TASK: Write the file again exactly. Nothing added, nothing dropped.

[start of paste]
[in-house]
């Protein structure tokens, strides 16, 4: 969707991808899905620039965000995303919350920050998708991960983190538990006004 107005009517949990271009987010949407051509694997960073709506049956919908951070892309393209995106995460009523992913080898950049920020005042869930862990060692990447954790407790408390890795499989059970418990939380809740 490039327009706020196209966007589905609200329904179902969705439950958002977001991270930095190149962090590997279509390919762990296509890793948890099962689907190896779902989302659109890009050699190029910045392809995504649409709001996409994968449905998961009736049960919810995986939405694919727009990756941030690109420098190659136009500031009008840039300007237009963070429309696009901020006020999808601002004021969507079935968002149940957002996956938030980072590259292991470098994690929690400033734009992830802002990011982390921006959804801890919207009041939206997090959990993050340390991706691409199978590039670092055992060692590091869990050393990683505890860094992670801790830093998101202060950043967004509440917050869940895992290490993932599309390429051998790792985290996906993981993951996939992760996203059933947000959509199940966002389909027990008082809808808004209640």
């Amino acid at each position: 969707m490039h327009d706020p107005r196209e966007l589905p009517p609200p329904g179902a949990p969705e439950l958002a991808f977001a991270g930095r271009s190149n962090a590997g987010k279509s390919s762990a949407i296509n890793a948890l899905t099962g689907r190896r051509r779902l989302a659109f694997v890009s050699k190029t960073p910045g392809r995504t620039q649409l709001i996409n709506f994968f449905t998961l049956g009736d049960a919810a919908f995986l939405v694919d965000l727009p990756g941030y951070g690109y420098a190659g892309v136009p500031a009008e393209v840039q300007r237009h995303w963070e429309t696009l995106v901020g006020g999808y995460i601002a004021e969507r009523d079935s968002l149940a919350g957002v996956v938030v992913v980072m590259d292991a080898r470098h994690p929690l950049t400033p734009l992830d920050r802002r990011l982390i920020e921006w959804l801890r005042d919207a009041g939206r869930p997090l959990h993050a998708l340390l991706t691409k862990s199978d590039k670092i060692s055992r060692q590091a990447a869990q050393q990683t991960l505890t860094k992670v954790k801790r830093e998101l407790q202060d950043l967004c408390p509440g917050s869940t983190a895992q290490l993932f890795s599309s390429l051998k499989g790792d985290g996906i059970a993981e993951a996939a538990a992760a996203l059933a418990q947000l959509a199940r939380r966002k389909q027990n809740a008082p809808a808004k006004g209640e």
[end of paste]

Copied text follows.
[in-house]
């Protein structure tokens, strides 16, 4: 969707991808899905620039965000995303919350920050998708991960983190538990006004 107005009517949990271009987010949407051509694997960073709506049956919908951070892309393209995106995460009523992913080898950049920020005042869930862990060692990447954790407790408390890795499989059970418990939380809740 490039327009706020196209966007589905609200329904179902969705439950958002977001991270930095190149962090590997279509390919762990296509890793948890099962689907190896779902989302659109890009050699190029910045392809995504649409709001996409994968449905998961009736049960919810995986939405694919727009990756941030690109420098190659136009500031009008840039300007237009963070429309696009901020006020999808601002004021969507079935968002149940957002996956938030980072590259292991470098994690929690400033734009992830802002990011982390921006959804801890919207009041939206997090959990993050340390991706691409199978590039670092055992060692590091869990050393990683505890860094992670801790830093998101202060950043967004509440917050869940895992290490993932599309390429051998790792985290996906993981993951996939992760996203059933947000959509199940966002389909027990008082809808808004209640």
């Amino acid at each position: 969707m490039h327009d706020p107005r196209e966007l589905p009517p609200p329904g179902a949990p969705e439950l958002a991808f977001a991270g930095r271009s190149n962090a590997g987010k279509s390919s762990a949407i296509n890793a948890l899905t099962g689907r190896r051509r779902l989302a659109f694997v890009s050699k190029t960073p910045g392809r995504t620039q649409l709001i996409n709506f994968f449905t998961l049956g009736d049960a919810a919908f995986l939405v694919d965000l727009p990756g941030y951070g690109y420098a190659g892309v136009p500031a009008e393209v840039q300007r237009h995303w963070e429309t696009l995106v901020g006020g999808y995460i601002a004021e969507r009523d079935s968002l149940a919350g957002v996956v938030v992913v980072m590259d292991a080898r470098h994690p929690l950049t400033p734009l992830d920050r802002r990011l982390i920020e921006w959804l801890r005042d919207a009041g939206r869930p997090l959990h993050a998708l340390l991706t691409k862990s199978d590039k670092i060692s055992r060692q590091a990447a869990q050393q990683t991960l505890t860094k992670v954790k801790r830093e998101l407790q202060d950043l967004c408390p509440g917050s869940t983190a895992q290490l993932f890795s599309s390429l051998k499989g790792d985290g996906i059970a993981e993951a996939a538990a992760a996203l059933a418990q947000l959509a199940r939380r966002k389909q027990n809740a008082p809808a808004k006004g209640e």